An Examination of the Association Between Post-traumatic Growth and Stress Symptomatology in Cardiac Outpatients

  • Kirby Magid
  • Renée El-GabalawyEmail author
  • Anbukarasi Maran
  • Eva R. Serber


This study examined the association between post-traumatic growth (PTG), post-traumatic stress disorder (PTSD), and trauma-related factors in cardiac outpatients. Participants recruited from four cardiology clinics between November 2014 and July 2015 (N = 52, 69.2% men, Mage = 65 years) completed self-assessments of PTG and PTSD along with demographic, cardiac health index, and trauma-related factors. In total, 75% of the sample endorsed their cardiac event as traumatic, while 17.2% reported their cardiac event as their ‘worst trauma’; those endorsing the latter did not significantly differ from those endorsing ‘other traumas’ as their worst. Chi-square analyses indicated that the lifetime traumas of experiencing loss or abandonment, witnessing trauma, and experiencing a natural disaster were significantly related to PTG factors of new possibilities, relating to others, and spirituality. Bivariate correlations on all PTSD symptom clusters and factors of PTG revealed the strongest associations between the PTG factors of spiritual change and appreciation of life. Lifetime PTSD symptoms, duration of negative reactions, and re-experiencing symptoms were found to be significantly associated with higher PTG, and a unique independent effect emerged with avoidance symptoms. Our results suggest that PTG may be associated with particular facets of PTSD symptomatology.


Post-traumatic growth Post-traumatic stress disorder Mental health Cardiac disease Trauma reactions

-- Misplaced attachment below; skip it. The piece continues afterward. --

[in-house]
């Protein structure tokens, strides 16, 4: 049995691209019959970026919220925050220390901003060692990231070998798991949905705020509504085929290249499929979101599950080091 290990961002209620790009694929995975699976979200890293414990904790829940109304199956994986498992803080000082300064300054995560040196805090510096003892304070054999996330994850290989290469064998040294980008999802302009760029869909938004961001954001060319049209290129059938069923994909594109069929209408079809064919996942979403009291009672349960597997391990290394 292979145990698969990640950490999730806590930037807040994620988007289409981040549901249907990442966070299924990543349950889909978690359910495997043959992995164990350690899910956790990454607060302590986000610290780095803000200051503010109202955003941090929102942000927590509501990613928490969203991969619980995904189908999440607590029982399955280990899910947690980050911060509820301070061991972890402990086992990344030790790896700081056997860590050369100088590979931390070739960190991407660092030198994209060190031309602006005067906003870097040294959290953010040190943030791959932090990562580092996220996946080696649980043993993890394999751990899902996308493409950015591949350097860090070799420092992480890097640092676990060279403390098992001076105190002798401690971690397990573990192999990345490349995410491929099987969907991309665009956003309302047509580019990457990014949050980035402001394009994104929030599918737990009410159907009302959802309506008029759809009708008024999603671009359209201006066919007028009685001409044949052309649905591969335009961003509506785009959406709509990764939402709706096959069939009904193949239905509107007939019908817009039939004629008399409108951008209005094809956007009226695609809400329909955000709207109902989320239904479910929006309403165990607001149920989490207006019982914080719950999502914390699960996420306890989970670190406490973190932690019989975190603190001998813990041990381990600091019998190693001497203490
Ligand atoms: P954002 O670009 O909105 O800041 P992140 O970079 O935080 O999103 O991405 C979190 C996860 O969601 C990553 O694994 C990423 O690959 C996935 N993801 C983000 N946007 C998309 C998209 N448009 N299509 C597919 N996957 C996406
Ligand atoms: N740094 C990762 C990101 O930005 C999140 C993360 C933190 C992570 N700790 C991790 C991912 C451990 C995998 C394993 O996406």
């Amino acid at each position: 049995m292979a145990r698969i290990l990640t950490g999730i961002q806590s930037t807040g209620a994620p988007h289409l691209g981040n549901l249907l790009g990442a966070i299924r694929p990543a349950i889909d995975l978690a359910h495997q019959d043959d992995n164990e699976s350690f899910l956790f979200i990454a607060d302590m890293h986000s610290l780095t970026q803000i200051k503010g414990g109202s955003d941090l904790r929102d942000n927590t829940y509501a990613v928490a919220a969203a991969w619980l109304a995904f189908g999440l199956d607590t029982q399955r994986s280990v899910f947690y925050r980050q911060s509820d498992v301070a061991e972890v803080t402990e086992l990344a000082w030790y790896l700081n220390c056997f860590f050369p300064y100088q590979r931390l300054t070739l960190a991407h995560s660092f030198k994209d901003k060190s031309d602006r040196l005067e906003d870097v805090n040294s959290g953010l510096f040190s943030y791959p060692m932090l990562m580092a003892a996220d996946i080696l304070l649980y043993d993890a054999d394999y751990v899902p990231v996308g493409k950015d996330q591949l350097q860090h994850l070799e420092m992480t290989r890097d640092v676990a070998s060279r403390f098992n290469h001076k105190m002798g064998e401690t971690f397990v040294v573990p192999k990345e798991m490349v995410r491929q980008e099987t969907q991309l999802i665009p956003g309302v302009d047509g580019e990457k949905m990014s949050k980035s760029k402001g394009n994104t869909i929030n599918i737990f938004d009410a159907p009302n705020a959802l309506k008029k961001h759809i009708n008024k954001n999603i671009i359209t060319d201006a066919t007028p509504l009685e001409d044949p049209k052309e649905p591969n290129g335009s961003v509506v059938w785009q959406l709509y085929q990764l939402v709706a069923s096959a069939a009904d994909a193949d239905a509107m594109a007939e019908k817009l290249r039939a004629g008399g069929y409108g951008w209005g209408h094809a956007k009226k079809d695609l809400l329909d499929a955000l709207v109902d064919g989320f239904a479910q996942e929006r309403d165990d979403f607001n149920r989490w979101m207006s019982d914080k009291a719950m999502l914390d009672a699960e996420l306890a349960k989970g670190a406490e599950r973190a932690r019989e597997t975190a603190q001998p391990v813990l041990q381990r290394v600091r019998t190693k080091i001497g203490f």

Compliance with Ethical Standards

Conflict of interest

Kirby Magid, Renée El-Gabalawy, Anbukarasi Maran, and Eva R. Serber declare that they have no conflict of interest.

Ethical Approval

All procedures were in accordance with the ethical standards of the institutional research committees and with the 1964 Helsinki declaration and its later amendments or comparable ethical standards.

Informed Consent

The study utilized a waiver of informed consent because no protected health information was collected, and data were all restricted to the self-report participant forms.


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© Springer Science+Business Media, LLC, part of Springer Nature 2018

Authors and Affiliations

  1. 1.Department of PsychologyUniversity of ManitobaWinnipegCanada
  2. 2.Department of Clinical Health Psychology and Department of Anesthesiology, Perioperative and Pain MedicineUniversity of ManitobaWinnipegCanada
  3. 3.Department of MedicineMedical University of South CarolinaCharlestonUSA
  4. 4.Department of Psychiatry/Bio-behavioral MedicineMedical University of South CarolinaCharlestonUSA

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